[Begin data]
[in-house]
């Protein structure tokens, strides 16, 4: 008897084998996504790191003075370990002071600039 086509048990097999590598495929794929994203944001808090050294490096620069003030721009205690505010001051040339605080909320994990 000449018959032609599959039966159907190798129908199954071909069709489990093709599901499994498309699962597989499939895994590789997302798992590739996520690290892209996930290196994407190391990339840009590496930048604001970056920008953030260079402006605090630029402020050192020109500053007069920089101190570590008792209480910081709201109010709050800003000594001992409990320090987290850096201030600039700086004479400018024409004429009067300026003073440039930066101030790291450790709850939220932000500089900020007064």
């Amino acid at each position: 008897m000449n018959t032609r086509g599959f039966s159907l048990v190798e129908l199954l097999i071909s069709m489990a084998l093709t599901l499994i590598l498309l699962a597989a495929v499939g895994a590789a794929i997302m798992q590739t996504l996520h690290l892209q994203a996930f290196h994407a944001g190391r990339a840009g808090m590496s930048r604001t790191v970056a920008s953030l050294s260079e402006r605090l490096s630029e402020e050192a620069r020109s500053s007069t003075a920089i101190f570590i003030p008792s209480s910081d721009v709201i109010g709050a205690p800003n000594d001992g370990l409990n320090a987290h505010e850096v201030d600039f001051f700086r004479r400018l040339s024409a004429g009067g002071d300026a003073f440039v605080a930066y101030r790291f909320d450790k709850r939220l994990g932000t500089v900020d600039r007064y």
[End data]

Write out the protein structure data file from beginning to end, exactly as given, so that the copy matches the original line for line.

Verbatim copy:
[in-house]
């Protein structure tokens, strides 16, 4: 008897084998996504790191003075370990002071600039 086509048990097999590598495929794929994203944001808090050294490096620069003030721009205690505010001051040339605080909320994990 000449018959032609599959039966159907190798129908199954071909069709489990093709599901499994498309699962597989499939895994590789997302798992590739996520690290892209996930290196994407190391990339840009590496930048604001970056920008953030260079402006605090630029402020050192020109500053007069920089101190570590008792209480910081709201109010709050800003000594001992409990320090987290850096201030600039700086004479400018024409004429009067300026003073440039930066101030790291450790709850939220932000500089900020007064």
């Amino acid at each position: 008897m000449n018959t032609r086509g599959f039966s159907l048990v190798e129908l199954l097999i071909s069709m489990a084998l093709t599901l499994i590598l498309l699962a597989a495929v499939g895994a590789a794929i997302m798992q590739t996504l996520h690290l892209q994203a996930f290196h994407a944001g190391r990339a840009g808090m590496s930048r604001t790191v970056a920008s953030l050294s260079e402006r605090l490096s630029e402020e050192a620069r020109s500053s007069t003075a920089i101190f570590i003030p008792s209480s910081d721009v709201i109010g709050a205690p800003n000594d001992g370990l409990n320090a987290h505010e850096v201030d600039f001051f700086r004479r400018l040339s024409a004429g009067g002071d300026a003073f440039v605080a930066y101030r790291f909320d450790k709850r939220l994990g932000t500089v900020d600039r007064y």